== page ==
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Engineering Education Builds North Dakota's Workforce - Grand Forks Herald

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Due to ongoing worker shortages, many employers in the manufacturing and automation industries are finding it difficult to find a workforce with the necessary qualifications and training – workers with the skills to operate, maintain and repair the machines that keep the industry going. are left without

This shortage will continue to create a productivity and profit gap. But the state capital’s new polytechnic education model could be a solution to the challenges facing the industry.

On November 15, 2021, North Dakota Governor Doug Burgum signed Senate Bill 2345 to advance BSC’s mission as a polytechnic college and authorize the state’s federal government to develop a more fit workforce for the state. The Rescue Plan awarded $38 million to Bismarck State College from coronavirus aid.

BSC President Doug Jensen said: “North Dakota has tremendous natural assets that support the state’s economic growth. Polytechnic’s decision to invest in its mission is fully aligned with the state’s economic growth projects.”

BSC works closely with industry leaders to close the gaps in industry needs and ensure students are prepared for their first day of work with the skills they need. BSC Polytechnic Program Outreach Her Director, Alicia Uhde, says the learning experience at a polytechnic institution is purposeful, hands-on, and driven by the needs of the workforce. “As businesses continue to progress, it is important to ensure that the workforce is ready to install, maintain, repair, operate and troubleshoot these new technologies,” she said.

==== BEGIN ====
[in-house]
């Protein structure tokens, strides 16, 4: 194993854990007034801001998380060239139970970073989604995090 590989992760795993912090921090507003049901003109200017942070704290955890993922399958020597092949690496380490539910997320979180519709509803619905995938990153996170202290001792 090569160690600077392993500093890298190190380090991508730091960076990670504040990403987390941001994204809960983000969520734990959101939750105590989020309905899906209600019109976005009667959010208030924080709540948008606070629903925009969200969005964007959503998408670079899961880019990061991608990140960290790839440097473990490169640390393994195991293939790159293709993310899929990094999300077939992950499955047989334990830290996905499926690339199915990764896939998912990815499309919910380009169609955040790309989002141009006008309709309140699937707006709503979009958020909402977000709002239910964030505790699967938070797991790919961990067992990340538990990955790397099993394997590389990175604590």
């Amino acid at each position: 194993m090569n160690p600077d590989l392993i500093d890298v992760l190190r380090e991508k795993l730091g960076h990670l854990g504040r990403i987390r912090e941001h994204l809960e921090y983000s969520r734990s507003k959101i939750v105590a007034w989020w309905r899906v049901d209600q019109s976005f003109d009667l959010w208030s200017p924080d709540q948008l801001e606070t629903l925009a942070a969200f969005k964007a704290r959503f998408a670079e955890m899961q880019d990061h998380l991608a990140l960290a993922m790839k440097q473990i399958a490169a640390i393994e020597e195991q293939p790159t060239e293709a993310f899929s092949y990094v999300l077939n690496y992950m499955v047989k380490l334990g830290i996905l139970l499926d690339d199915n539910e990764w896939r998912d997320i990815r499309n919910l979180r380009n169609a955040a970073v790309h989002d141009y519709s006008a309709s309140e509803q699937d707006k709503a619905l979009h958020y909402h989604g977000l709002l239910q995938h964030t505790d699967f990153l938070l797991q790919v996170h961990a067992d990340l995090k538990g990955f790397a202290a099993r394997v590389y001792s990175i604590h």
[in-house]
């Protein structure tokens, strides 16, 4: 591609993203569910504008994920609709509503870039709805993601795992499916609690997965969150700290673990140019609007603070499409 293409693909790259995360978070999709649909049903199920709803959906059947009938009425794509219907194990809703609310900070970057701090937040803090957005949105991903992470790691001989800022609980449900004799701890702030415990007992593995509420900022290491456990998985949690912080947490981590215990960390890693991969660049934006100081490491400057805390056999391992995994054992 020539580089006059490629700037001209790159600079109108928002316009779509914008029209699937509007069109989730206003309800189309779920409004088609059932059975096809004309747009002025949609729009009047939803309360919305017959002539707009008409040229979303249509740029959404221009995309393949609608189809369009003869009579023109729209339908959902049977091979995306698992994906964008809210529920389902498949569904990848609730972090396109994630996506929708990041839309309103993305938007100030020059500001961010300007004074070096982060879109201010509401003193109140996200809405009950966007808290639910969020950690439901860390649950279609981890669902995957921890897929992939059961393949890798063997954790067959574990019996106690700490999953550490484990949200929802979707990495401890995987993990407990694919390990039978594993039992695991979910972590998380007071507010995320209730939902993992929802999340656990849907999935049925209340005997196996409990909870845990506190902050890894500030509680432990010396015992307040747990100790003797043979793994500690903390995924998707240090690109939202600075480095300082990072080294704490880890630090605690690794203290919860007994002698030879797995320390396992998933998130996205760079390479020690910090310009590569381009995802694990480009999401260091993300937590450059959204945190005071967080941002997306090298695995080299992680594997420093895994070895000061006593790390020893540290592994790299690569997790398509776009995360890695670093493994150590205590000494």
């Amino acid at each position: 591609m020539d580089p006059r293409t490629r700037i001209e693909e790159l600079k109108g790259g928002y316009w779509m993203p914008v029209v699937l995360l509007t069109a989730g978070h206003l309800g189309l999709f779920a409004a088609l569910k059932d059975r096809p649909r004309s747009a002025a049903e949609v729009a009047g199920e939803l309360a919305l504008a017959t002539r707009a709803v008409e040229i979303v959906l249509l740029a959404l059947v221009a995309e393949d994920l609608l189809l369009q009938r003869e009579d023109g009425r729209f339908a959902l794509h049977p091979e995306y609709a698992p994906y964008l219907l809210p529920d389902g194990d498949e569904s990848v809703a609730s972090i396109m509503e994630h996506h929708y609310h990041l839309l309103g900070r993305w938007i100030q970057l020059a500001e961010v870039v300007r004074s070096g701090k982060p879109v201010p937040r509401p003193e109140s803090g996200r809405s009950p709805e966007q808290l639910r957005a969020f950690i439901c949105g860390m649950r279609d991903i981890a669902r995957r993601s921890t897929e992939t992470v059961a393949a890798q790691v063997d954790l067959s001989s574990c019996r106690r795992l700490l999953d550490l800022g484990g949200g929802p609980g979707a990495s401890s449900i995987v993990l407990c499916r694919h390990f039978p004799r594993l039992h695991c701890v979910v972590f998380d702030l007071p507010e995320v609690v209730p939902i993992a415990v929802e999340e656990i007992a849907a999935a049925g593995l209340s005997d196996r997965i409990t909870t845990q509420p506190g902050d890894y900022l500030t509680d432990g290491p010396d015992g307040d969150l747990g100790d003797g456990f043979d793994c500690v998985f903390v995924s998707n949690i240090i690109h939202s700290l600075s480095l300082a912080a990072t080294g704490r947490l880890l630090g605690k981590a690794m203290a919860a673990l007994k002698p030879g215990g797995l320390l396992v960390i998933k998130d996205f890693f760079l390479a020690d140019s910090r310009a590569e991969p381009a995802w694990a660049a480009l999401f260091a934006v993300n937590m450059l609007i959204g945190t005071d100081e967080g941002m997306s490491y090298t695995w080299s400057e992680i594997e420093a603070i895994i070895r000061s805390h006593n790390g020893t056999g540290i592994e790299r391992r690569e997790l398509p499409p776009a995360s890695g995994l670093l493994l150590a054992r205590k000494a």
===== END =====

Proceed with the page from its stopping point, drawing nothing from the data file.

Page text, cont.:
Polytechnic education provides students with more hands-on, applied learning opportunities through real-world experiences such as labs, internships, and collaborative community projects.

“The industry partners we work with at Bismarck State University know the quality and skills of the students who complete their programs,” says Reynold Miller, associate professor at the BSC National Energy Center of Excellence.

Applied learning at a polytechnic institution is intense, highly specialized, yet incredibly rewarding. Students will be prepared to solve complex social, economic and community problems and achieve success in the real world.

“The result is exceptional career readiness, employment and higher wages. Our mission and polytechnic education model is to connect talent with opportunity for a lifetime,” said Uhde.

Many industries are becoming more integrated with computers and sensors that require technicians to remain efficient. Machines may replace some of the tasks previously performed by humans, such as sorting mail parcels and determining product quality, but the reality is that with automation, these tasks can be performed as needed. more people to repair and troubleshoot your machines.

Students studying manufacturing and automation use project-based learning to complete a solid foundation in electronic, electrical, mechanical, control systems, and robotic systems. They will learn how to integrate all these concepts and systems to increase the productivity and efficiency of industrial facilities.

Uhde said skilled technicians are in high demand in an increasingly automated world.

“Manufacturing industry is evolving rapidly and new technologies are being introduced all the time. Hands-on, project-based learning with student participation prepares companies to support and gain a competitive edge in the global market. can be maintained.”

BSC offers 2-year and 4-year degrees in Manufacturing and Automation, offering learners the opportunity to develop their skills in their respective fields. Internships and externships within the program give students meaningful connections with industry employers.

“Education needs to be more responsive to the needs of the workforce and more responsive to signals from the private sector,” Burgum said. “This is more than just a new building. This is the new avenue of higher education in North Dakota.”